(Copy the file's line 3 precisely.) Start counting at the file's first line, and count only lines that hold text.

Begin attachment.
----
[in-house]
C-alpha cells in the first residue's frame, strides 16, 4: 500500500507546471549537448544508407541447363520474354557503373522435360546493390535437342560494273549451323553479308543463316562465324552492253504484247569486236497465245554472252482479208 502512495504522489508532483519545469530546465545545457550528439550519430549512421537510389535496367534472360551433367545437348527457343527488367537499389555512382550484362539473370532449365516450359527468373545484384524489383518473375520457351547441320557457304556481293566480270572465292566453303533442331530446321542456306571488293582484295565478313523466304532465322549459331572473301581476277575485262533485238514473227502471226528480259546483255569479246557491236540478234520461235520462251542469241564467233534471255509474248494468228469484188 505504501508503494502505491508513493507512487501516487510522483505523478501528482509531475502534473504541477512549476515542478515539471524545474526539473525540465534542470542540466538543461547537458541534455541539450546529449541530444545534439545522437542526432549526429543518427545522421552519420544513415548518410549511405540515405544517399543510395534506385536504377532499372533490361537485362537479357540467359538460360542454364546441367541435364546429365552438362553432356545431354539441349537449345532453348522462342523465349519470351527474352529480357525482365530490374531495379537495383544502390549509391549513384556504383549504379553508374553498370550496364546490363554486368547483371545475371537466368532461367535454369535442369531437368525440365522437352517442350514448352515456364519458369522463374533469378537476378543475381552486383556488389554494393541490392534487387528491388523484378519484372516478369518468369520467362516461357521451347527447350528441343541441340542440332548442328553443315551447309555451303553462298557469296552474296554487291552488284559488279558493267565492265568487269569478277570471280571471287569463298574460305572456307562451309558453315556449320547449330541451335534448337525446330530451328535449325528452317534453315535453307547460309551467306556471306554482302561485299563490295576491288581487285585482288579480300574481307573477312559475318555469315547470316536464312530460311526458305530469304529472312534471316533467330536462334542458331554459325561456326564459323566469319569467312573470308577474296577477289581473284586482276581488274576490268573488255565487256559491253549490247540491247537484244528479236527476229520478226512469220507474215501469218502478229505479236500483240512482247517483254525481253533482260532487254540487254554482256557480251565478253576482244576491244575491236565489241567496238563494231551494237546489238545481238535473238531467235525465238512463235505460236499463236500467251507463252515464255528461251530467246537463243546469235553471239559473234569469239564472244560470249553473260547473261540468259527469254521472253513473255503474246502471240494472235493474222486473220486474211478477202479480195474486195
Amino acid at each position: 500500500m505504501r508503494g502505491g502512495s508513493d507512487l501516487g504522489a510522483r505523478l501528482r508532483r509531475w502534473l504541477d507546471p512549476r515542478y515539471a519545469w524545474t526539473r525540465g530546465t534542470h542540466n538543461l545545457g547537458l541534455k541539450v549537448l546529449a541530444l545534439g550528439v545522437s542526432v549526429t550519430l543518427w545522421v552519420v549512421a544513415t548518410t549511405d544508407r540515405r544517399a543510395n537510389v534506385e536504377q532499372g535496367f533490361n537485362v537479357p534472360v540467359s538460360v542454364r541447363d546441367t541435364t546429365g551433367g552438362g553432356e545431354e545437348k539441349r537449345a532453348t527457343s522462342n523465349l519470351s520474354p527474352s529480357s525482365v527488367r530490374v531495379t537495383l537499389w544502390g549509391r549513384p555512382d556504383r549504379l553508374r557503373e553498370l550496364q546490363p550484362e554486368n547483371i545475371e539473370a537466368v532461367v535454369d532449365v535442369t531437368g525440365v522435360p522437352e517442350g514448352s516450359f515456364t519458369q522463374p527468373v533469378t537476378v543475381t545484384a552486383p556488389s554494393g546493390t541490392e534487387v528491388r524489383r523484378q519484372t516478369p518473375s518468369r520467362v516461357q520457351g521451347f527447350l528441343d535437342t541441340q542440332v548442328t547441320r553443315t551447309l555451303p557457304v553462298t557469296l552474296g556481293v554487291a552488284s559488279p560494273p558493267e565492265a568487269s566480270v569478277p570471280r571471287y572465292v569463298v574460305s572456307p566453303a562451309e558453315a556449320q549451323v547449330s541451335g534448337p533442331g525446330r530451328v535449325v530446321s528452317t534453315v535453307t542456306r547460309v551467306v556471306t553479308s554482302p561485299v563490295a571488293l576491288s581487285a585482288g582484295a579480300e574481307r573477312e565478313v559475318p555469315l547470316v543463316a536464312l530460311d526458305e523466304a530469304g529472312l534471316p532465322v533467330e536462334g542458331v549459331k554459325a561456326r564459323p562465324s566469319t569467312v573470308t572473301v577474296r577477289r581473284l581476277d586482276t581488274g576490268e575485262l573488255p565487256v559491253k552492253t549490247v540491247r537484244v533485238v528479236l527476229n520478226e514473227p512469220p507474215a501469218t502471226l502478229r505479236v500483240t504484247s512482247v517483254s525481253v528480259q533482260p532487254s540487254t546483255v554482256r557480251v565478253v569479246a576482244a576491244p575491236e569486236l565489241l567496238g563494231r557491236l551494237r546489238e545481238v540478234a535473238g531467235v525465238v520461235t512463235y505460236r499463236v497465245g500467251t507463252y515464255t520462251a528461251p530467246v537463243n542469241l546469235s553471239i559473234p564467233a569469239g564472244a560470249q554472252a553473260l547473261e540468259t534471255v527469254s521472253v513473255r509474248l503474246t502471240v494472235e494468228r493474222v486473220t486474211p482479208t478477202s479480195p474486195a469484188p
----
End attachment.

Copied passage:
Amino acid at each position: 500500500m505504501r508503494g502505491g502512495s508513493d507512487l501516487g504522489a510522483r505523478l501528482r508532483r509531475w502534473l504541477d507546471p512549476r515542478y515539471a519545469w524545474t526539473r525540465g530546465t534542470h542540466n538543461l545545457g547537458l541534455k541539450v549537448l546529449a541530444l545534439g550528439v545522437s542526432v549526429t550519430l543518427w545522421v552519420v549512421a544513415t548518410t549511405d544508407r540515405r544517399a543510395n537510389v534506385e536504377q532499372g535496367f533490361n537485362v537479357p534472360v540467359s538460360v542454364r541447363d546441367t541435364t546429365g551433367g552438362g553432356e545431354e545437348k539441349r537449345a532453348t527457343s522462342n523465349l519470351s520474354p527474352s529480357s525482365v527488367r530490374v531495379t537495383l537499389w544502390g549509391r549513384p555512382d556504383r549504379l553508374r557503373e553498370l550496364q546490363p550484362e554486368n547483371i545475371e539473370a537466368v532461367v535454369d532449365v535442369t531437368g525440365v522435360p522437352e517442350g514448352s516450359f515456364t519458369q522463374p527468373v533469378t537476378v543475381t545484384a552486383p556488389s554494393g546493390t541490392e534487387v528491388r524489383r523484378q519484372t516478369p518473375s518468369r520467362v516461357q520457351g521451347f527447350l528441343d535437342t541441340q542440332v548442328t547441320r553443315t551447309l555451303p557457304v553462298t557469296l552474296g556481293v554487291a552488284s559488279p560494273p558493267e565492265a568487269s566480270v569478277p570471280r571471287y572465292v569463298v574460305s572456307p566453303a562451309e558453315a556449320q549451323v547449330s541451335g534448337p533442331g525446330r530451328v535449325v530446321s528452317t534453315v535453307t542456306r547460309v551467306v556471306t553479308s554482302p561485299v563490295a571488293l576491288s581487285a585482288g582484295a579480300e574481307r573477312e565478313v559475318p555469315l547470316v543463316a536464312l530460311d526458305e523466304a530469304g529472312l534471316p532465322v533467330e536462334g542458331v549459331k554459325a561456326r564459323p562465324s566469319t569467312v573470308t572473301v577474296r577477289r581473284l581476277d586482276t581488274g576490268e575485262l573488255p565487256v559491253k552492253t549490247v540491247r537484244v533485238v528479236l527476229n520478226e514473227p512469220p507474215a501469218t502471226l502478229r505479236v500483240t504484247s512482247v517483254s525481253v528480259q533482260p532487254s540487254t546483255v554482256r557480251v565478253v569479246a576482244a576491244p575491236e569486236l565489241l567496238g563494231r557491236l551494237r546489238e545481238v540478234a535473238g531467235v525465238v520461235t512463235y505460236r499463236v497465245g500467251t507463252y515464255t520462251a528461251p530467246v537463243n542469241l546469235s553471239i559473234p564467233a569469239g564472244a560470249q554472252a553473260l547473261e540468259t534471255v527469254s521472253v513473255r509474248l503474246t502471240v494472235e494468228r493474222v486473220t486474211p482479208t478477202s479480195p474486195a469484188p